“Don’t.” Anaïs’ voice is softer than intended, but she’s preoccupied with keeping her mouth above water. Dastan floats with enviable ease. “Don’t you dare.”
Black eyes hover over the water’s surface, narrowing in tandem with the green. They disappear, and Anaïs is left with nothing but her barely effective paddling. There isn’t even any time to turn around, legs pumping furiously in the water, before something ensnares her ankle.
A rush of salt replaces Anaïs’ stream of curses. A shadow encircles her and she freezes, unable to discern anything beneath the surface. Panic feels a lot like a pair of hands on your face and lips against your mouth, curiously warm within the ocean- something about oxygen deprivation reminds her about sharks.
Anaïs’ fist has never seen much use on the surface, but proves to be more effective than either expected. The apology, if it could be called that, is spluttered out once they both retreat to the shore. Of course, the whole thing could have been avoided, but would she have preferred it that way? Dastan doesn’t receive an answer; Anaïs is shaking the water from her ears.
You win or you die ❧ ft. the Danes of Verona
When she pushes her sleeves back, the color drains from his face. Her arms are covered in half-dried blood, so mottled with bruises and scars that it looks more like a battlefield than her skin. Alastor looks at her as if they were his own arms, his own blood, his own bruises.
Now she is certain she’s dreaming.
Arya tries not to cry, she really does, but dreams aren’t the same. A whimper slips past her tongue and she buckles, bends, tears herself apart, absent even her usual dignity. There is no pain her arms. Instead, it is nestled in pieces: her throat and her chest and her lungs and her eyes, which sting with tears. And he is there, holding her with his chin atop her head, rocking them back and forth as she sobs.
They stay like that for a long time, and when she can’t cry anymore, she presses into the warmth at her cheek, the slow rise and fall of two tender bodies. None of this is real, but does it matter?
“I miss you,” she says at last, quietly.
“Shhh.” Alastor catches her hand and lifts it to his lips, kissing the inside of her wrist as gentle as a whisper. His blue, blue eyes meet hers with conviction. “You always come back, Arya Coulter.”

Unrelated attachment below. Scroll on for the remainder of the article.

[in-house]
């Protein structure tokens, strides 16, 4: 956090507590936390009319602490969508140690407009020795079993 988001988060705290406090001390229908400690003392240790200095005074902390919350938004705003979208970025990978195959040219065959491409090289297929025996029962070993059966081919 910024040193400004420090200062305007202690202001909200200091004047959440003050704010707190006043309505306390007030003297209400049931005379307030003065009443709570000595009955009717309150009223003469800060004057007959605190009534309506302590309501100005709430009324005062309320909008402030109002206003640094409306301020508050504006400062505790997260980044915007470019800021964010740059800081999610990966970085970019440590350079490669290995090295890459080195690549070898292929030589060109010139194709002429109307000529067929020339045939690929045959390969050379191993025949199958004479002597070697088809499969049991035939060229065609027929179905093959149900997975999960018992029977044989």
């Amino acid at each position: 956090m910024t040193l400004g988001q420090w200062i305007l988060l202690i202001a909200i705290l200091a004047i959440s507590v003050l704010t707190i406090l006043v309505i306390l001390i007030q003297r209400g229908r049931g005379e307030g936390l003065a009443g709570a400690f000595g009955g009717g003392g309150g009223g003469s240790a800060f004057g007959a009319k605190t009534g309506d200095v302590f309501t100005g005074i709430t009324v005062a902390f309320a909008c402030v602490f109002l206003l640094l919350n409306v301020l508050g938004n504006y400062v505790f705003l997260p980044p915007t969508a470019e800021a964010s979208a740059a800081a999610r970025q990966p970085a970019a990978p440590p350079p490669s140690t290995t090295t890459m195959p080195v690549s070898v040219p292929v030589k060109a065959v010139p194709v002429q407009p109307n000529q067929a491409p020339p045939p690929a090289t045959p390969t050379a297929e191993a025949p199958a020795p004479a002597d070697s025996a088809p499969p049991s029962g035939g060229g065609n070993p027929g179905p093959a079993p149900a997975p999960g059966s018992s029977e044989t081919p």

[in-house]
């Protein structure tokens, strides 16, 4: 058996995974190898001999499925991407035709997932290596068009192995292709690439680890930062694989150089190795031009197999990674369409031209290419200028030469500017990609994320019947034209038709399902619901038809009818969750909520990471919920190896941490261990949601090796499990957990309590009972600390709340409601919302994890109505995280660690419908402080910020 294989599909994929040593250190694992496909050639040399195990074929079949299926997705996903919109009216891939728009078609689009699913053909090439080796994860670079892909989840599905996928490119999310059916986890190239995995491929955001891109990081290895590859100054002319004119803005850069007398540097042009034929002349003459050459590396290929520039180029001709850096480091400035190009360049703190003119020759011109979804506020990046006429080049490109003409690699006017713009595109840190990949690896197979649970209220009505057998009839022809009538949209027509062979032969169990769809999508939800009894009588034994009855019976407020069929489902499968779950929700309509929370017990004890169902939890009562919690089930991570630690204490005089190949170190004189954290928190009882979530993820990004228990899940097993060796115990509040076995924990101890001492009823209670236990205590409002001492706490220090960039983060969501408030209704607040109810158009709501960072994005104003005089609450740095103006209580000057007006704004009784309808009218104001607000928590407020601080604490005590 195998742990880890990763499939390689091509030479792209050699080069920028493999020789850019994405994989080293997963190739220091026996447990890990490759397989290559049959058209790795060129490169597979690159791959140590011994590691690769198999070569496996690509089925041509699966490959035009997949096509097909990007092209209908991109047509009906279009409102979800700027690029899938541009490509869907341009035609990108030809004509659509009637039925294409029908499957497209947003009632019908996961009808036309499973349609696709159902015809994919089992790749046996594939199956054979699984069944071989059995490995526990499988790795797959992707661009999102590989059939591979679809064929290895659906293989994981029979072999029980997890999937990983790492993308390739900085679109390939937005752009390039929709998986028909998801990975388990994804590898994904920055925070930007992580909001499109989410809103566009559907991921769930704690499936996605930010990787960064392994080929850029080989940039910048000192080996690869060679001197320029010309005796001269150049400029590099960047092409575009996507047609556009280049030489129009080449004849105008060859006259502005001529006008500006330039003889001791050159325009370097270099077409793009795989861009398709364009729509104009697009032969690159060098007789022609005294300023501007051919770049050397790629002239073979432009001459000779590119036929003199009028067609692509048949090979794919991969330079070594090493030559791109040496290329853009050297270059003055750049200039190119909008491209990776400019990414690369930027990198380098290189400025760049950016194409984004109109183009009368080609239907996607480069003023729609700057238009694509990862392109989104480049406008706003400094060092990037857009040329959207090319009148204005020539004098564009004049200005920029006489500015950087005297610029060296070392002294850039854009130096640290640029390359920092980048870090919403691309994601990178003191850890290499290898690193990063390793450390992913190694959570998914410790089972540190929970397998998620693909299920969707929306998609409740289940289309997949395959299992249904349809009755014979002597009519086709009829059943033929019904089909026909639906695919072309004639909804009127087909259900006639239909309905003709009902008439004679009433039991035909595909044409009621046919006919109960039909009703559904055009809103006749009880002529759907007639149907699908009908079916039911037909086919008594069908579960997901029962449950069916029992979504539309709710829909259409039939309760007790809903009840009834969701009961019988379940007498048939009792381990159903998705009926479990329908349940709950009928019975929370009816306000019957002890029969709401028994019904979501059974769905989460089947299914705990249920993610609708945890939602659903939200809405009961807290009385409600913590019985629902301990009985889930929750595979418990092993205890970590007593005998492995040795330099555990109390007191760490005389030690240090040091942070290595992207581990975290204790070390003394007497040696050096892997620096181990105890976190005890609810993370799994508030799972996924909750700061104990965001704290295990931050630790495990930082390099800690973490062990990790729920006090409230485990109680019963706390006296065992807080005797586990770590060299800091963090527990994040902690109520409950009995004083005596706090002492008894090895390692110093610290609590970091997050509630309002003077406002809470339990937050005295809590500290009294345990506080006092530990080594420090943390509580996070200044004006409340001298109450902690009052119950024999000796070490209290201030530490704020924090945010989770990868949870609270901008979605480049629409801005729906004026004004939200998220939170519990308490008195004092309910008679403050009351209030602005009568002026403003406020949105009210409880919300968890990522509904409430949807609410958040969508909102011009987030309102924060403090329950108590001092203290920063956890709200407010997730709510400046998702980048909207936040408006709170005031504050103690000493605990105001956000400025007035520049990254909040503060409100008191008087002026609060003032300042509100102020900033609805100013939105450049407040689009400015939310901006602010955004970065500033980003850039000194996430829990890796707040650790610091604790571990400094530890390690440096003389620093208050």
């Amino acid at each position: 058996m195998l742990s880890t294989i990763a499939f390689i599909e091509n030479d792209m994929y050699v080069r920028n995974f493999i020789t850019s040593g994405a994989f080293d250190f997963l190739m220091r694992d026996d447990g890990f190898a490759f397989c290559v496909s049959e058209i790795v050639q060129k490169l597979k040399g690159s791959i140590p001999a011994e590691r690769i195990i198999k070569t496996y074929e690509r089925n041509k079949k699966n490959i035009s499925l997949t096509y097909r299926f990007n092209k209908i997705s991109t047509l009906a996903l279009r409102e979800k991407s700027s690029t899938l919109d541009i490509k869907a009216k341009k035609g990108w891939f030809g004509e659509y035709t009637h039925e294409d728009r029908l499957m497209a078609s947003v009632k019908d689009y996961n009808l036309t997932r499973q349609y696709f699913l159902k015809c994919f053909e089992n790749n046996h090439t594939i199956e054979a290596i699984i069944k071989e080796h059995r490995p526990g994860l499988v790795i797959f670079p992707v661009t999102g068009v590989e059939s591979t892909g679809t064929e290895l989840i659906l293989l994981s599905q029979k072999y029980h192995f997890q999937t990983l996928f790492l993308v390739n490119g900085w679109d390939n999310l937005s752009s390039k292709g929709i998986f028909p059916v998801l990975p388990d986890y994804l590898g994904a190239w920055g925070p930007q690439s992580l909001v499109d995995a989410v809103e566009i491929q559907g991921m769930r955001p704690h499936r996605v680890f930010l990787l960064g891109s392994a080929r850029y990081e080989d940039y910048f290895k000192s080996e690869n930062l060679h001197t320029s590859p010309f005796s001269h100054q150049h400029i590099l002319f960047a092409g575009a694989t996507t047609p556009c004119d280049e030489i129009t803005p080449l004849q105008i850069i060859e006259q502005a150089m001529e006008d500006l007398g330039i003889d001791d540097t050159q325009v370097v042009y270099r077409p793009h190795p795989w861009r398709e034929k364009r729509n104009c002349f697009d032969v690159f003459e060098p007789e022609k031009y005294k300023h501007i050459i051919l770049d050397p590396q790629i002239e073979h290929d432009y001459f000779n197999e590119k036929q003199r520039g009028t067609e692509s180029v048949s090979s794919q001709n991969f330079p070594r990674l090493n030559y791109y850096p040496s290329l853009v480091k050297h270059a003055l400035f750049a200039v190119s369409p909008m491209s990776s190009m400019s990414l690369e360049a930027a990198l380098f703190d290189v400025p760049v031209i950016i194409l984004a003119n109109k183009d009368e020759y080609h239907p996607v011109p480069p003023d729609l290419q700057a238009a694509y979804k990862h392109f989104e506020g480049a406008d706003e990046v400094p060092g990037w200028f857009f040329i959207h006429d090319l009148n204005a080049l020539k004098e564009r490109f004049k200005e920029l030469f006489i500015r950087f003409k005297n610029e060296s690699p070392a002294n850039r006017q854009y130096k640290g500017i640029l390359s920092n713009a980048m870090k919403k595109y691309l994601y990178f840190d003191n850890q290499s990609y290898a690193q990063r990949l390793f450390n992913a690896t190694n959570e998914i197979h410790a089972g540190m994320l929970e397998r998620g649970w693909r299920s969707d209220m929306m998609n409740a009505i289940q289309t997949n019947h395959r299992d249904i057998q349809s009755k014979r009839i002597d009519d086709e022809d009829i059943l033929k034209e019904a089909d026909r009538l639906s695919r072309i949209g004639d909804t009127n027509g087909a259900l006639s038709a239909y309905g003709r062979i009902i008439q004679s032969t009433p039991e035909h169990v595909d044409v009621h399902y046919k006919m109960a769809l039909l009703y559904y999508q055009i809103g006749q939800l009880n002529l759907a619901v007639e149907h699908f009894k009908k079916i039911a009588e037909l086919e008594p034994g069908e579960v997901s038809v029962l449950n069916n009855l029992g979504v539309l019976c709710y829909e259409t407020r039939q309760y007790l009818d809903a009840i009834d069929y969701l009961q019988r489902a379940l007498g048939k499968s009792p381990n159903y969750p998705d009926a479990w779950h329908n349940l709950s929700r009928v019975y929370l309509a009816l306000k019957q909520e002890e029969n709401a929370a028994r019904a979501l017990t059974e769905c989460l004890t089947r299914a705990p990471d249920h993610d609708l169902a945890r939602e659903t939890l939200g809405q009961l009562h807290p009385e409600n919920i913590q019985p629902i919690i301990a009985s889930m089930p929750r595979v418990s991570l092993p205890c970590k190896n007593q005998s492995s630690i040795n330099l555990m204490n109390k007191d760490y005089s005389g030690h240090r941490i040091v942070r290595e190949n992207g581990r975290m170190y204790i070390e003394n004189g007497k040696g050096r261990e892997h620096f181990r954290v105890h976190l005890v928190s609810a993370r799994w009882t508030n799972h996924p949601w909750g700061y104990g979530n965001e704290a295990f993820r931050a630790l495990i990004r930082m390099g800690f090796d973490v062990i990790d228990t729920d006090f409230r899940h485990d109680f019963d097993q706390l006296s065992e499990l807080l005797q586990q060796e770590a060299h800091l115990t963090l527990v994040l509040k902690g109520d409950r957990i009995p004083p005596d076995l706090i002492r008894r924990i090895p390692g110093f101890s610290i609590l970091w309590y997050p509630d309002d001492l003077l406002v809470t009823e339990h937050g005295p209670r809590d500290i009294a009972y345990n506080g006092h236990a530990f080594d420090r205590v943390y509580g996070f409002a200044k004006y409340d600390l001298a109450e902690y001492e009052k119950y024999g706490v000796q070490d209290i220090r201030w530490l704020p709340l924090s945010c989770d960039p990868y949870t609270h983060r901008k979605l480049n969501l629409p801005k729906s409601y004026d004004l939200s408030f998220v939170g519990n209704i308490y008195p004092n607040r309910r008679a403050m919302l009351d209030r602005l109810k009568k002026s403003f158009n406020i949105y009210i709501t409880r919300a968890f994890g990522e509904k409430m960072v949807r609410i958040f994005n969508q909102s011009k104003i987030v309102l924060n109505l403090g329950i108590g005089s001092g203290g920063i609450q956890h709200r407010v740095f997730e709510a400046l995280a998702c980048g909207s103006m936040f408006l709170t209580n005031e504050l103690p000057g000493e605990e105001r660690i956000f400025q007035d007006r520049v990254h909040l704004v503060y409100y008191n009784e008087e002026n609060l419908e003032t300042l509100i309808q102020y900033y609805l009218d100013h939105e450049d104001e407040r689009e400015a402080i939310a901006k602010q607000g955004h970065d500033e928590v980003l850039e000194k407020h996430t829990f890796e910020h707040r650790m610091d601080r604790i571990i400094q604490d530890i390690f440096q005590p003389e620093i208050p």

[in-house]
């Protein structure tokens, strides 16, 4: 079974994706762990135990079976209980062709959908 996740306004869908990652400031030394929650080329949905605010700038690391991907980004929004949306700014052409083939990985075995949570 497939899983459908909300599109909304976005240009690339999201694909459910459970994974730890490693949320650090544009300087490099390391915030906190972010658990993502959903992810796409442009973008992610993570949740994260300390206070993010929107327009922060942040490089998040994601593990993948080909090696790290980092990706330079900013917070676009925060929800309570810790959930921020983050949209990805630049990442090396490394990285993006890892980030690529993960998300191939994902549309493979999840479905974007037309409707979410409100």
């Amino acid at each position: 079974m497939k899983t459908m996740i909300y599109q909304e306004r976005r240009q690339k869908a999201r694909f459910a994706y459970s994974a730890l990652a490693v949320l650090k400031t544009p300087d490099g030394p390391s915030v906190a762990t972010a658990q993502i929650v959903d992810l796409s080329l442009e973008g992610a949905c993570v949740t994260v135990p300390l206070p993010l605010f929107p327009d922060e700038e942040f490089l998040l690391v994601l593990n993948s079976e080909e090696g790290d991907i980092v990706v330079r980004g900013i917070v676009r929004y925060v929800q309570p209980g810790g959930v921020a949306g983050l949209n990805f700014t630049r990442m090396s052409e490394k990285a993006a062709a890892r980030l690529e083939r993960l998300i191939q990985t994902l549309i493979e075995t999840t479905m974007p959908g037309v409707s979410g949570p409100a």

“Always,” she murmurs, and drowns in his arms.
Time stretches and falls apart as they talk. She tells him of many things: her mother, waking dreams, the cave behind the waterfall that she and Lyanna and Noelle swore he would never see. It is a vow she happily breaks.
When she looks again, the bruises are gone, at least until the morning.
There is a new routine to learn, manners to perfect, names to remember. Henry hardly has a moment to himself unless he sneaks off to the river under the guise of relieving himself.
"Nature calls," he tells his new captain (a Prince), forcing cheer. If Artair Dane is suspicious of his new knight’s absences, he doesn’t say anything. He’s too preoccupied with the packing up of the Royal Pavilion to pay much mind to the overgrown hayseed with a small bladder.
At the river, at least, he can be alone. Henry has time to reflect on his new life when he’s there. A Knight of the Kingsguard. But no true knight at all, he reminds himself as he crunches through the underbrush, dry in the summer heat. He’s a liar and a coward, among other things but to tell the truth now would make him a lot worse. Henry’s head clouds with the muck he’s made of his life.
He draws up short as he reaches the bank, the roar of the water drowning out all other sound. There, across the stream, the unmistakable stance of the one woman Henry can’t bear to see. Bridget has seen him too; he can tell by the way she suddenly straightens her back, immediately on the defense. He hasn’t seen her since she left his tent in a huff, and him in a fever. Henry meant to seek her out, to tell her that he wished it could be some other way, but his new duties had kept him. For a moment he thinks he might shout that to her, from the safety of the other side of the river. This is the next in a long line of stupid ideas but reason, a rarity, prevails.
They stare at one another for a long while, and Henry wonders if she’s thinking the same thing. That they will likely never see each other again. If Henry had a head for metaphor, the symbolism of the river between them would be affecting. As it is, he simply wonders whether their children would have had red hair like her, or as been as tall as him. Would their daughters grow up in the snowdrifts of Ironhal, or the gardens of Rosecourt?